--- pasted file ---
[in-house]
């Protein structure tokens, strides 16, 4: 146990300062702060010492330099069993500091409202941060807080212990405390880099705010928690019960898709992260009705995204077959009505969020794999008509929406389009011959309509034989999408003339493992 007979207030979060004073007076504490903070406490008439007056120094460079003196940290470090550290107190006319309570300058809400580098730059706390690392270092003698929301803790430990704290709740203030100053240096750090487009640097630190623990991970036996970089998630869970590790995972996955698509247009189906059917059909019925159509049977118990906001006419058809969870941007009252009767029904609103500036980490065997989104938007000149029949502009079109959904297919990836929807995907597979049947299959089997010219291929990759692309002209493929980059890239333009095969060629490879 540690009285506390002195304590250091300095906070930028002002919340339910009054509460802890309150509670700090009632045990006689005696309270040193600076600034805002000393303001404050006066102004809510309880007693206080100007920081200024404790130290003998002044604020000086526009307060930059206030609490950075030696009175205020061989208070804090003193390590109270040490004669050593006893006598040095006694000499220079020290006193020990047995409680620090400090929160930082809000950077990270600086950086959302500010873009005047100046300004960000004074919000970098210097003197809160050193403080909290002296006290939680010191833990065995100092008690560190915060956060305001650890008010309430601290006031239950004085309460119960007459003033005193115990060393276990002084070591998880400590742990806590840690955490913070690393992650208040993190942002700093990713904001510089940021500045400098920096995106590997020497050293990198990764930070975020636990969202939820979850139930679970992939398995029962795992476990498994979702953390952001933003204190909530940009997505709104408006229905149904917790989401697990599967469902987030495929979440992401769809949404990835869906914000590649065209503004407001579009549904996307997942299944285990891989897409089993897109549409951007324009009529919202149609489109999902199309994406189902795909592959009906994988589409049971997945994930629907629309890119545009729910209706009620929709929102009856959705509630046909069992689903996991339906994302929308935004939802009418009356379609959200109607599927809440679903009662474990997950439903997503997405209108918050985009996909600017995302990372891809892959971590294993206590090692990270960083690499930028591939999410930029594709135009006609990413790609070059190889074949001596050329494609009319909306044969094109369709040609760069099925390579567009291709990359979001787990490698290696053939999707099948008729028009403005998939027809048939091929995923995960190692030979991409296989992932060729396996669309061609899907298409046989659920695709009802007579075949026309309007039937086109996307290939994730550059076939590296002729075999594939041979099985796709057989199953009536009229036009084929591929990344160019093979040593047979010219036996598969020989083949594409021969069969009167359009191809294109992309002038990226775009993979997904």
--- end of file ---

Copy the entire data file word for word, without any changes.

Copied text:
[in-house]
């Protein structure tokens, strides 16, 4: 146990300062702060010492330099069993500091409202941060807080212990405390880099705010928690019960898709992260009705995204077959009505969020794999008509929406389009011959309509034989999408003339493992 007979207030979060004073007076504490903070406490008439007056120094460079003196940290470090550290107190006319309570300058809400580098730059706390690392270092003698929301803790430990704290709740203030100053240096750090487009640097630190623990991970036996970089998630869970590790995972996955698509247009189906059917059909019925159509049977118990906001006419058809969870941007009252009767029904609103500036980490065997989104938007000149029949502009079109959904297919990836929807995907597979049947299959089997010219291929990759692309002209493929980059890239333009095969060629490879 540690009285506390002195304590250091300095906070930028002002919340339910009054509460802890309150509670700090009632045990006689005696309270040193600076600034805002000393303001404050006066102004809510309880007693206080100007920081200024404790130290003998002044604020000086526009307060930059206030609490950075030696009175205020061989208070804090003193390590109270040490004669050593006893006598040095006694000499220079020290006193020990047995409680620090400090929160930082809000950077990270600086950086959302500010873009005047100046300004960000004074919000970098210097003197809160050193403080909290002296006290939680010191833990065995100092008690560190915060956060305001650890008010309430601290006031239950004085309460119960007459003033005193115990060393276990002084070591998880400590742990806590840690955490913070690393992650208040993190942002700093990713904001510089940021500045400098920096995106590997020497050293990198990764930070975020636990969202939820979850139930679970992939398995029962795992476990498994979702953390952001933003204190909530940009997505709104408006229905149904917790989401697990599967469902987030495929979440992401769809949404990835869906914000590649065209503004407001579009549904996307997942299944285990891989897409089993897109549409951007324009009529919202149609489109999902199309994406189902795909592959009906994988589409049971997945994930629907629309890119545009729910209706009620929709929102009856959705509630046909069992689903996991339906994302929308935004939802009418009356379609959200109607599927809440679903009662474990997950439903997503997405209108918050985009996909600017995302990372891809892959971590294993206590090692990270960083690499930028591939999410930029594709135009006609990413790609070059190889074949001596050329494609009319909306044969094109369709040609760069099925390579567009291709990359979001787990490698290696053939999707099948008729028009403005998939027809048939091929995923995960190692030979991409296989992932060729396996669309061609899907298409046989659920695709009802007579075949026309309007039937086109996307290939994730550059076939590296002729075999594939041979099985796709057989199953009536009229036009084929591929990344160019093979040593047979010219036996598969020989083949594409021969069969009167359009191809294109992309002038990226775009993979997904």